- In ending your agency relationship with the seller, you would be preferring your own interests and the interests of the buyer to the interests of the seller; and
- You would likely have received confidential information from the seller that would be directly relevant to the buyer’s position in the ongoing transaction.
- Your ability to advise and represent the buyer would be impaired by your inability to disclose the seller’s material confidential information.
Unless the team is exempt from the restriction on dual agency, the team cannot engage in dual agency to represent both a buyer and a seller, or multiple competing buyers. This is because the members of a team are considered to be collectively the designated agent of a client. Members of these teams typically share information about all of the consumers to whom they provide real estate services. That is the essence of the team concept in BC. As a result, these teams are not able to separate their agency relationships, regardless of whether they operate under brokerage agency or under designated agency.
The Rules for teams require managing broker approval to create and join a team. When a team transfers to a new brokerage they will need the approval of their new managing broker to form a team; this process cannot be automated as the managing broker must sign the application form.
If your team is considering moving to a new brokerage, BCFSA recommends that a team member submit a Deregister a Real Estate Team Application Form approximately 5 days before the team is set to transfer to the new brokerage to allow for processing. Once the team members are licensed with the new brokerage and the deregistration has been confirmed, a team member may submit a Register a New Real Estate Team Application Form to reinstate the existing team. Remember that at least two licensees are required to register a real estate team.
Once a team has been registered, other team members may submit a Join an Existing Real Estate Team Application Form to rejoin their team. Keep in mind that BCFSA cannot hold team names so we advise you to complete this process as soon as possible to ensure the continued usage of your team name.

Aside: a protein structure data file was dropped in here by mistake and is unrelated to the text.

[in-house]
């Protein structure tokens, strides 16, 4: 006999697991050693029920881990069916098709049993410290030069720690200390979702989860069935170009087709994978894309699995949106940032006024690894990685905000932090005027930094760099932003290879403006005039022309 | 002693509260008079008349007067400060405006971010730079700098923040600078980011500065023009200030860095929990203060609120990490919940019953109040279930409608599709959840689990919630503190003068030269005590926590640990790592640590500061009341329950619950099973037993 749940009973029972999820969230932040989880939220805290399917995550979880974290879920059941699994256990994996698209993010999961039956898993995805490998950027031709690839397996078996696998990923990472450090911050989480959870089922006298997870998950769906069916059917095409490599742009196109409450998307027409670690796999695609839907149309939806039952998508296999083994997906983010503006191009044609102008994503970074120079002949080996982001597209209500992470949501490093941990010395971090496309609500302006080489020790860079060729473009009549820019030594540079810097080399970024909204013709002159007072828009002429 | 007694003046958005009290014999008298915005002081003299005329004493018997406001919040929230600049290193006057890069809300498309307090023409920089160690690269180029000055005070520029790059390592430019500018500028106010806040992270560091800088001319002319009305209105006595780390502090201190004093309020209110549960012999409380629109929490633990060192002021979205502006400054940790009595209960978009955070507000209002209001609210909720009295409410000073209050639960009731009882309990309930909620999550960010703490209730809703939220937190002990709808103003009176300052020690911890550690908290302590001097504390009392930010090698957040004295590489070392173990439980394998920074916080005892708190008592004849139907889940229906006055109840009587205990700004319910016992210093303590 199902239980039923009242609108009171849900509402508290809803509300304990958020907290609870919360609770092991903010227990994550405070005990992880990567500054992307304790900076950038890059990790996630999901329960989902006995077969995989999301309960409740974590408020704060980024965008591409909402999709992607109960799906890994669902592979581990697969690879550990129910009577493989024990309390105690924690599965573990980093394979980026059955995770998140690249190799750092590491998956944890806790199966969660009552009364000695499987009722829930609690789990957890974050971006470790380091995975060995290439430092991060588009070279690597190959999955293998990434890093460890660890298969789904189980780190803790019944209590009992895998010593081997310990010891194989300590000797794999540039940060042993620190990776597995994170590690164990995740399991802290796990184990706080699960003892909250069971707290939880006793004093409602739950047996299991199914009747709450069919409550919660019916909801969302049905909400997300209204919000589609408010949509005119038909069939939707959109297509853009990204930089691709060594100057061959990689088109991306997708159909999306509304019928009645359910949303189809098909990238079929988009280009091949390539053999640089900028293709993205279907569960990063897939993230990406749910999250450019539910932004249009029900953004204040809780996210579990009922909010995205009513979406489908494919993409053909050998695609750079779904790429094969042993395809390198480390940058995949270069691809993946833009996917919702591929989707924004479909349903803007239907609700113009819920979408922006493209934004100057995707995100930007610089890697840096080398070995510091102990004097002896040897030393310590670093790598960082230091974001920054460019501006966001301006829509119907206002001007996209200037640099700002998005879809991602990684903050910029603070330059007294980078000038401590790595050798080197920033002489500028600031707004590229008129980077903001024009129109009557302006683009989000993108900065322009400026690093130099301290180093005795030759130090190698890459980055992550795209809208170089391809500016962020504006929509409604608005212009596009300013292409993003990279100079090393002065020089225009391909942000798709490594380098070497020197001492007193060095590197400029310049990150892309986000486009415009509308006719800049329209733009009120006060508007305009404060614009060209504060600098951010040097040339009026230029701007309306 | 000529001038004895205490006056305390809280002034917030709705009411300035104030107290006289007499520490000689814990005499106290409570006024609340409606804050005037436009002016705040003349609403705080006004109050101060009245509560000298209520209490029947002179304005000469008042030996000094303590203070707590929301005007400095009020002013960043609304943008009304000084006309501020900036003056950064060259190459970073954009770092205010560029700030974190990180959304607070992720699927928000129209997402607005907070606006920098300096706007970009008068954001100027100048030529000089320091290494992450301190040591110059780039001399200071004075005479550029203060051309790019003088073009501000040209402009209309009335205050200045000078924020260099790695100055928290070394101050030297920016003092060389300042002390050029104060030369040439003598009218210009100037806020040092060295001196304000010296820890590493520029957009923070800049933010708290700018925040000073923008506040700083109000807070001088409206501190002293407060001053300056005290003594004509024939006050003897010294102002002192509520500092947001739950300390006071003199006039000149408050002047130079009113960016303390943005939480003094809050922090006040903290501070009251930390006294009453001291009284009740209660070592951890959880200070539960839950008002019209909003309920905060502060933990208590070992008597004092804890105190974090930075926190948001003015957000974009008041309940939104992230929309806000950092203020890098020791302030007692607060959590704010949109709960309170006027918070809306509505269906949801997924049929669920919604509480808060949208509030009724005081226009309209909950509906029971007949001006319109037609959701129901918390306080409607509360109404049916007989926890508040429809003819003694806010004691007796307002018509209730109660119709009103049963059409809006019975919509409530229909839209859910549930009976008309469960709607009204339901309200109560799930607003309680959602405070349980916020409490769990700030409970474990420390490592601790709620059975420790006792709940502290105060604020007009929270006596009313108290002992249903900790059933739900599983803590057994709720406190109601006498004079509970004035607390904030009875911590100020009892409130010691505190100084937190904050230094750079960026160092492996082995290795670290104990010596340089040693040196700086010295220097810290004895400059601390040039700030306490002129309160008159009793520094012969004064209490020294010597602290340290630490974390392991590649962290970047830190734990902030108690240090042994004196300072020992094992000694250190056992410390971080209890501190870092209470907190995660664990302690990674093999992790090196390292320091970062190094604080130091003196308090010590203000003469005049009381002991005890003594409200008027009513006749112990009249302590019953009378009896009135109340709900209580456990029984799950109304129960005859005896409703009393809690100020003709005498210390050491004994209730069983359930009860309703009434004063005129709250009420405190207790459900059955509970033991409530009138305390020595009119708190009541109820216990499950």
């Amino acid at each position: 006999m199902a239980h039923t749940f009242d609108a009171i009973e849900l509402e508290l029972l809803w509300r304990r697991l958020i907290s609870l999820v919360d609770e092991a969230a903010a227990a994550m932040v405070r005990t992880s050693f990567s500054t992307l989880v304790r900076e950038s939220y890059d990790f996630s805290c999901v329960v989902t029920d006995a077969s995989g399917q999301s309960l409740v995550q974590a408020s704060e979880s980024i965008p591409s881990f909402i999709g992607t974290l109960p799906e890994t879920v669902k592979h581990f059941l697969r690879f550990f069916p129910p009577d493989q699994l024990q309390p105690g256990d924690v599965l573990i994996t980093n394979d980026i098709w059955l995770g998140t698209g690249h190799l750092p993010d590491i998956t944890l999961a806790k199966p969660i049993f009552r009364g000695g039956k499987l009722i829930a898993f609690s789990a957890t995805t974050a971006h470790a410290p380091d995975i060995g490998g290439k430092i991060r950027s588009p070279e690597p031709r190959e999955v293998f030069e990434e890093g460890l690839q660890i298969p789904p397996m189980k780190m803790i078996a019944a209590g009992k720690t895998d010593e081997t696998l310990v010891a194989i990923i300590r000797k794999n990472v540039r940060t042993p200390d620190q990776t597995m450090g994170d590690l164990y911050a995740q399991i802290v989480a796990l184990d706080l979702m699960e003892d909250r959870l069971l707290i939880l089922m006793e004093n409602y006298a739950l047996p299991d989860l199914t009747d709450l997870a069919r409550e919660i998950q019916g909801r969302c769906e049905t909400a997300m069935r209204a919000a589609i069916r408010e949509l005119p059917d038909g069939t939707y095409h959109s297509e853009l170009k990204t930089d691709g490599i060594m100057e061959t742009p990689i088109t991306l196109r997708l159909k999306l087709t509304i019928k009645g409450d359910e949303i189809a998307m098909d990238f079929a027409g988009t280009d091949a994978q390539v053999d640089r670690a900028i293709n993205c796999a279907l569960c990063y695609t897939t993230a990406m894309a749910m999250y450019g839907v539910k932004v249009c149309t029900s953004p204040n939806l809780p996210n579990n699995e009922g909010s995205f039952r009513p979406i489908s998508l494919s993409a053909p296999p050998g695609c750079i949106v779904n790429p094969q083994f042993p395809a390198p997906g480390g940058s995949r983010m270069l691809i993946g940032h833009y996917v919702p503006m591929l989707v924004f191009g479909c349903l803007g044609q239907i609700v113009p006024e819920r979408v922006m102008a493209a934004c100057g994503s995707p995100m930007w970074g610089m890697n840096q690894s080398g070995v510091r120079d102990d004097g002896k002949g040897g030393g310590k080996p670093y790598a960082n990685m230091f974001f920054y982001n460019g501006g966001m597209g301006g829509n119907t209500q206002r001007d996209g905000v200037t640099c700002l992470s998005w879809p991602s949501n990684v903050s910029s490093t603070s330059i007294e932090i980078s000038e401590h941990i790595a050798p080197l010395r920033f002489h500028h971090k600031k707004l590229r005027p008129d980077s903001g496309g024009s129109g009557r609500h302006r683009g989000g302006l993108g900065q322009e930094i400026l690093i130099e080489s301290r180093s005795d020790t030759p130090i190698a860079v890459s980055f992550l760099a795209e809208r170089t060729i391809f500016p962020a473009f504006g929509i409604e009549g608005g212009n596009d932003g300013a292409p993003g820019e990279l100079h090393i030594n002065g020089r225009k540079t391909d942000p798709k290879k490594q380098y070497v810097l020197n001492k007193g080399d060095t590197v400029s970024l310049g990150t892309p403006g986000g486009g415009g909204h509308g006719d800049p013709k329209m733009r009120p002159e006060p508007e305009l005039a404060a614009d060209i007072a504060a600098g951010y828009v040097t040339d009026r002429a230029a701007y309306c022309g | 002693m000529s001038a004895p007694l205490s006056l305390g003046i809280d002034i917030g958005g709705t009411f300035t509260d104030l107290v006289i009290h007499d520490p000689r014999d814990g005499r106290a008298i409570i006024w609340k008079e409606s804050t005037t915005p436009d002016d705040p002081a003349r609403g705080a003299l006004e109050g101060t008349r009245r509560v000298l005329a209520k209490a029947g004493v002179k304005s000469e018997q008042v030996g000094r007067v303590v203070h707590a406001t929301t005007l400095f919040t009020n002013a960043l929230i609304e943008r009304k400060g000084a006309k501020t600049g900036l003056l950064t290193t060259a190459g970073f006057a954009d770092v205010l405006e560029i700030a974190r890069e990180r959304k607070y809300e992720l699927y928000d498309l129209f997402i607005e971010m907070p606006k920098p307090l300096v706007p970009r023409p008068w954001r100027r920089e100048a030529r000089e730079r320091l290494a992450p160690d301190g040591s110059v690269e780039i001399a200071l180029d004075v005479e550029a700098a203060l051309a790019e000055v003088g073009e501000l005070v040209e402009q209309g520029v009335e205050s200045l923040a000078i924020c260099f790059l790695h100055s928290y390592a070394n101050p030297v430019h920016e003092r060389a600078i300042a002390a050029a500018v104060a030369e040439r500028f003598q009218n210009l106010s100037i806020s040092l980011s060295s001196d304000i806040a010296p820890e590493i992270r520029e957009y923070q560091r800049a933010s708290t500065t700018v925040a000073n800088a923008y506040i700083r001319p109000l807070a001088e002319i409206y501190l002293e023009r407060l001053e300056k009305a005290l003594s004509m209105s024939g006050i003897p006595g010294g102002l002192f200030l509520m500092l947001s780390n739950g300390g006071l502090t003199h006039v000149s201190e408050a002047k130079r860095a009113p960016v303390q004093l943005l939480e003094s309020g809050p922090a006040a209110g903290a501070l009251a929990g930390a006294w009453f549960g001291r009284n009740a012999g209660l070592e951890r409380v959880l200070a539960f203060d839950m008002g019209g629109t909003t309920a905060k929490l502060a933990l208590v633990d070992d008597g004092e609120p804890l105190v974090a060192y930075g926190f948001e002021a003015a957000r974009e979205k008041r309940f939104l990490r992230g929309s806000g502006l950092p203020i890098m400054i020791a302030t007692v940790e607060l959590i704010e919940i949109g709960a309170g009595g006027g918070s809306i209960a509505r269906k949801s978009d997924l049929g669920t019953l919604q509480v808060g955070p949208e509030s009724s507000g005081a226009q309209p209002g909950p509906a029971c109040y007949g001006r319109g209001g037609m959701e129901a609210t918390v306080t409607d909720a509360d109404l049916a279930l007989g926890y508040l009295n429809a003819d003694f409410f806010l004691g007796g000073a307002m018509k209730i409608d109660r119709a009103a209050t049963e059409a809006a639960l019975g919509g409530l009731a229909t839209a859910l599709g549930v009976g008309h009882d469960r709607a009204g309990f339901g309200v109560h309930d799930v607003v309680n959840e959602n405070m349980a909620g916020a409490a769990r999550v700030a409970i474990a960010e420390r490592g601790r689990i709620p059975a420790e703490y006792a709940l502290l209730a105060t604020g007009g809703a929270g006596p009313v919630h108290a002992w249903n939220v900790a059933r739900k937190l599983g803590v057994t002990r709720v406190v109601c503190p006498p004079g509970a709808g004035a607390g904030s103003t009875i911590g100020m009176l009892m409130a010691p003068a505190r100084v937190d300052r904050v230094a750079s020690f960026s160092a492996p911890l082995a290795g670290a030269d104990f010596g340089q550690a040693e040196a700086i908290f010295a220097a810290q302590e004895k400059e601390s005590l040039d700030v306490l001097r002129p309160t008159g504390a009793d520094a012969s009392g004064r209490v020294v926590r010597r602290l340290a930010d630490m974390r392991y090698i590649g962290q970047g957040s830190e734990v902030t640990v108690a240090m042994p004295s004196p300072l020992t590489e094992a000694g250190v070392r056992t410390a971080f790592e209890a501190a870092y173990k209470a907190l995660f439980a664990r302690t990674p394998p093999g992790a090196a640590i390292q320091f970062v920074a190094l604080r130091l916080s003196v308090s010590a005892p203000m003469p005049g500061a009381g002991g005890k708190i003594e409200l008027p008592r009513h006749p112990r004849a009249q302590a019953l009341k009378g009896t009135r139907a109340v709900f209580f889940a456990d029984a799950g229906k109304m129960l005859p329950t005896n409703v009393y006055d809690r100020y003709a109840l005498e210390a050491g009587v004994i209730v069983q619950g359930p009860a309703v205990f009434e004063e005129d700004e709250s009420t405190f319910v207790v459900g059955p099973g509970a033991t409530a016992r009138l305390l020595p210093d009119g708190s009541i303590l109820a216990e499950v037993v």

Remember that your advertising must accurately reflect your current team status. Once you change brokerages and your team is re-registered, you must promptly update your advertising to reflect your new brokerage and any other potential changes to the team’s membership and/or name.
Team names are provided on a first-come, first-served basis. If some of the team’s members decide to transfer brokerages, they will need to remove themselves from their existing team and register a new real estate team with a new team name. If the transferring licensees fail to remove themselves from their old team using the Remove a Member From a Real Estate Team Application Form, BCFSA will remove them from the team once their transfer is complete.
If the licensees that are transferring brokerages agree with their existing team members to retain the team name, the existing team will need to deregister the team with BCFSA in order to release the existing team name. The transferring licensees will then be able to register a new team using their old team name. In this scenario, the team that deregistered themselves to release the team name will have to register a new team if they wish to continue operating as one.
A team must have at least two licensed members. When a team of two sees one member transfer brokerages, BCFSA will deregister the team once the transfer is complete. Should the licensee at the existing brokerage wish to continue operating as a team, they will need to recruit another licensee to join their team before the old team member’s transfer is processed.
Remember that your advertising must accurately reflect your current team status. Once a change to your team name and/or membership is made, you must promptly update your advertising to reflect the changes.